Curtis Flowers says he still wonders why he was accused of killing four people in 1996 at Tardy Furniture Co. in Winona.
“I often think about all that I’ve been through, you know, and it’s saddening,” Flowers said in an interview on American Public Media Reports’ investigative podcast “In the Dark.” “There’s still a lot of people that I’m disappointed in. But I find that if I sit around and stress over this and that, it only just makes it worse. You know, so I just try to let it go.”
Flowers was charged with murder in the shooting deaths of Bertha Tardy, the 59-year-old owner of the furniture store, and three employees, 45-year-old Carmen Rigby, 42-year-old Robert Golden and 16-year-old Derrick “Bobo” Stewart. His charges were dropped last month.
On the final episode of the second season of “In the Dark,” Flowers spoke with Madeleine Baran, the show’s host and lead reporter, whose work helped earn him his freedom.
The case received nationwide attention from the podcast, which has been downloaded more than 40 million times. The investigation most notably highlighted the many legal and racial missteps throughout Flowers’ 23-year legal battle, which took many turns.
Throughout the 2000s, the Mississippi Supreme Court overturned his first three convictions, citing racial discrimination in jury selection. His fourth and fifth trials ended in hung juries.
In 2010, during his sixth trial, he was convicted of all four homicides. The U.S. Supreme Court overturned the sixth conviction in 2019, also citing racial bias in jury selection.
Baran and her colleagues received a tip about Flowers’ case more than three years ago and began exploring it.
The podcast interview was the first time Baran could ask Flowers about his experience. Previously, his legal team had advised against communicating with the press.
“Up until now, we’ve been missing the voice of the central figure in this story,” Baran said in a statement before the show aired. “It was incredible to speak face to face with the person whose case we know so well but whose own perspective we haven’t been able to share until now.”
The interview, conducted outside and at a social distance because of COVID-19 safety procedures, was done at an undisclosed location away from Winona to protect Flowers from those seeking any sort of retaliation. “I saw a lot of people in Winona who supported me and everything, but you know, everybody don’t feel that way,” he said.
He said he had no plans to return to live in his hometown.
The reporting team, which conducted extensive jury data analysis, found that the local district attorney’s office, under Doug Evans, had struck Black people from juries more than four times the rate it struck white people.
In December, Flowers was released on bail but was held on house arrest.
In January, Evans, who prosecuted the six trials, recused himself from the case under pressure and handed it over to Attorney General Lynn Fitch.
Last month, charges were dropped against Flowers, and after he spent more than 20 years in prison — most of it on death row — it was announced that he would not be tried a seventh time.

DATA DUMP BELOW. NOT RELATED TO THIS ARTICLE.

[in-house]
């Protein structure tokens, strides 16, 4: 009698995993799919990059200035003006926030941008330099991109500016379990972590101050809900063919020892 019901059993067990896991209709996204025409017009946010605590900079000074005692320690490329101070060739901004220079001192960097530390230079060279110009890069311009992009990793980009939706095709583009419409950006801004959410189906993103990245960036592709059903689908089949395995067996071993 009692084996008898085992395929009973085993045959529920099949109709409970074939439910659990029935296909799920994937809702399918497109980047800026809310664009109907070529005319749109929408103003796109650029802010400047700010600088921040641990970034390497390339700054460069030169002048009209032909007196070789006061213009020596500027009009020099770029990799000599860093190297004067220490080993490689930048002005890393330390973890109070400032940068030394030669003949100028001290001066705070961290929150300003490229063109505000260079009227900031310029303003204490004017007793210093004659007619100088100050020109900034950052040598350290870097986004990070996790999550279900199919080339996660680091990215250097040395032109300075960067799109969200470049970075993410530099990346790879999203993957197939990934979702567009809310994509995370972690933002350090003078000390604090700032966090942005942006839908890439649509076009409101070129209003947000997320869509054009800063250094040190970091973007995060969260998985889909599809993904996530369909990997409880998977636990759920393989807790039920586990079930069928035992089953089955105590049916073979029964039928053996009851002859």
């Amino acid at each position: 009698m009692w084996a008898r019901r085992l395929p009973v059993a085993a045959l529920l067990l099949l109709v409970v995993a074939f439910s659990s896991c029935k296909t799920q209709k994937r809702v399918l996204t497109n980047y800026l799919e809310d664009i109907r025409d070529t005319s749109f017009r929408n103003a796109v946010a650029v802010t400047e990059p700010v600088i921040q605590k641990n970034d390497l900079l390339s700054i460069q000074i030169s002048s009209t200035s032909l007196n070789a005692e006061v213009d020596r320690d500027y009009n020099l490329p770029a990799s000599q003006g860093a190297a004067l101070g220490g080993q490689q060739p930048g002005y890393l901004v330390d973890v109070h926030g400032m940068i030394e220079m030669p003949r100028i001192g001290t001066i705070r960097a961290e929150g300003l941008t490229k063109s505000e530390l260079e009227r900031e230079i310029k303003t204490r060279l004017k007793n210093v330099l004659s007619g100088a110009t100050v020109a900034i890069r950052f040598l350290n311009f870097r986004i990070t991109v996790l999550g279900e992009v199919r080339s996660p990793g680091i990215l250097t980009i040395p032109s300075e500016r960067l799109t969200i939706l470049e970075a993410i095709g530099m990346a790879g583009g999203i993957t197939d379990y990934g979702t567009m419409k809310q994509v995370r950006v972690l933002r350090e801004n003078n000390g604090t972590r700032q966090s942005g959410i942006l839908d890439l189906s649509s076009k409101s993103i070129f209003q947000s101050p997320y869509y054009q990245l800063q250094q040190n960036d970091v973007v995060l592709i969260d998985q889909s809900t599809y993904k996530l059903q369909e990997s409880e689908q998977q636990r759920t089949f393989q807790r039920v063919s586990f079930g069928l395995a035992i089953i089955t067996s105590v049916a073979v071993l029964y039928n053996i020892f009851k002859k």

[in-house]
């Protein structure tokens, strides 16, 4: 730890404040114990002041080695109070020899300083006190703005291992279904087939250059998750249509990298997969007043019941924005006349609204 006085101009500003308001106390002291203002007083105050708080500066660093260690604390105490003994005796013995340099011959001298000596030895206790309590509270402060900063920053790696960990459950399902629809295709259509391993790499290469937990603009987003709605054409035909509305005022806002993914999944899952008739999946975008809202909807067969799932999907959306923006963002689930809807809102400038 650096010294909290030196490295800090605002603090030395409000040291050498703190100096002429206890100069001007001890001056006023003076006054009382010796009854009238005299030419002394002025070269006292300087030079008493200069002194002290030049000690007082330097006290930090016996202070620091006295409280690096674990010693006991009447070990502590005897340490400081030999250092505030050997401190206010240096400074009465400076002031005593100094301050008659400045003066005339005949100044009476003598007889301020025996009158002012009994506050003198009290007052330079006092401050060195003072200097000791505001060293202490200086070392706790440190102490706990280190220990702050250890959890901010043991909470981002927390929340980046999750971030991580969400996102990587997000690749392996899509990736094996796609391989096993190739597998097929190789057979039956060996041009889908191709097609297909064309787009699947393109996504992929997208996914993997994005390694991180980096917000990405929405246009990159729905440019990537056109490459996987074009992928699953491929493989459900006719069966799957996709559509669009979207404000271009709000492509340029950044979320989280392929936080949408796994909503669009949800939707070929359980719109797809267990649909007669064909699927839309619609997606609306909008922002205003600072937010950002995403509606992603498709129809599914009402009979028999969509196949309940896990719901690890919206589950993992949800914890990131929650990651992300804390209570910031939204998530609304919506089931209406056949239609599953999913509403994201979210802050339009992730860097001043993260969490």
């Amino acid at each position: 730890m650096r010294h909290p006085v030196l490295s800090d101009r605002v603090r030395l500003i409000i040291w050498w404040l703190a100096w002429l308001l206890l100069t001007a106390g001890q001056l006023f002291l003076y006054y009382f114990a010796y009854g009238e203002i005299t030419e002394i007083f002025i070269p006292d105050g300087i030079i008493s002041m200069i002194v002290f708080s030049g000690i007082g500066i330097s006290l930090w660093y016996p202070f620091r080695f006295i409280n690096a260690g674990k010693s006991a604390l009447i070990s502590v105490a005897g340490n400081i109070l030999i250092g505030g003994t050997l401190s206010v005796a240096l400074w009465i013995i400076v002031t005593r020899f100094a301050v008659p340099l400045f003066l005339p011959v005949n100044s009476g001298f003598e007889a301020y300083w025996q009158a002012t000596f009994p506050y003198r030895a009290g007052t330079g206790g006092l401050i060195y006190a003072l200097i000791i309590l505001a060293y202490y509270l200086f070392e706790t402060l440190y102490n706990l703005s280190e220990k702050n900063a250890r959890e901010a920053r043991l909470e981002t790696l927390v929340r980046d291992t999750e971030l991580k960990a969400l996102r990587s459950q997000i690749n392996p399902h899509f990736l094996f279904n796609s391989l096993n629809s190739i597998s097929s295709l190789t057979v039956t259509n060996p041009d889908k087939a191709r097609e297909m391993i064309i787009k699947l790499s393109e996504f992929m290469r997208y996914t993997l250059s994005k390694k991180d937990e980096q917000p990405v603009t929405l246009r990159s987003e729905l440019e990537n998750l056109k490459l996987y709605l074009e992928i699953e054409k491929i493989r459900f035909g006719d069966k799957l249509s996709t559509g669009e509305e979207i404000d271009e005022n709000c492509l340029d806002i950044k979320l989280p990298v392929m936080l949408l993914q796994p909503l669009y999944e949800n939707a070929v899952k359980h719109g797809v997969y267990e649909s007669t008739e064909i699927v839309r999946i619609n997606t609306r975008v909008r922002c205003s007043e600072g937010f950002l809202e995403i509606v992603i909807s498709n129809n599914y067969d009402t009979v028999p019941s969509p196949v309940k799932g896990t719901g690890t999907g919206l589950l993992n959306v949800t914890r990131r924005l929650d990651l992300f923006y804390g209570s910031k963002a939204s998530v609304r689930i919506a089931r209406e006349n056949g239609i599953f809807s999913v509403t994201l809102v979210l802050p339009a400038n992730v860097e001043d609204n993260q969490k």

When Baran asked Flowers whether he had anything to say to Evans, he said no.
“Some things you don’t — just don’t need to be said, you know?” he said. “What’s understood is understood. I feel that Doug was wrong. He knew he was wrong. But as far as a conversation, no.”
Flowers mentioned that he often noted the racial makeup of the jury, saying that whenever he would see the all-white or mostly white group he “chalked it up to Doug (Evans) being good at dirty work.”
Flowers also discussed what his life on death row was like and his oddly earned fame from the podcast. He said he would receive anywhere from 10 to 14 letters a day after episodes started airing.
“No air conditioning on death row. Nothing but heat, and oh, it got pretty hot in there,” he said. “I’m talking when you’re just sitting (and) constantly sweat, yes. And, you were just praying for rain, because that made things a lot cooler.”
But Flowers said that was only a slight relief because then mosquitoes and rats would venture out into the jail.
He also talked about his relationships with his family and how he felt when the first guilty verdict was read.
“It was like having the air sucked out of you, you know. You can’t breathe,” he said. “I remember one of the deputies said, ‘Your mom wants to speak with you.’ And she told me, ‘Keep your head up, and don’t give up. I know it’s a lie; you know it’s a lie. Don’t give up.’”
His mother, Lola Flowers, died in 2018 at the age of 70 due to complications from surgery. On the podcast, Lola Flowers talked about how devoted she and her husband, Archie Flowers, were to fighting for their son’s innocence for the last two decades.
Rounding out the 20-episode podcast, the hourlong interview concluded with Flowers singing a gospel song with the line: “I’ve had some good days. I’ve had some hills to climb. I’ve had some weary days and some lonely nights. But when I look around and I think things over. All of my good days outweigh my bad days. And I won’t complain.”
• Contact Adam Bakst at 581-7233 or email@example.com. Twitter: @AdamBakst_GWCW
A phrase in the original version of this article was changed to correct the suggestion that Curtis Flowers was found innocent by the legal system.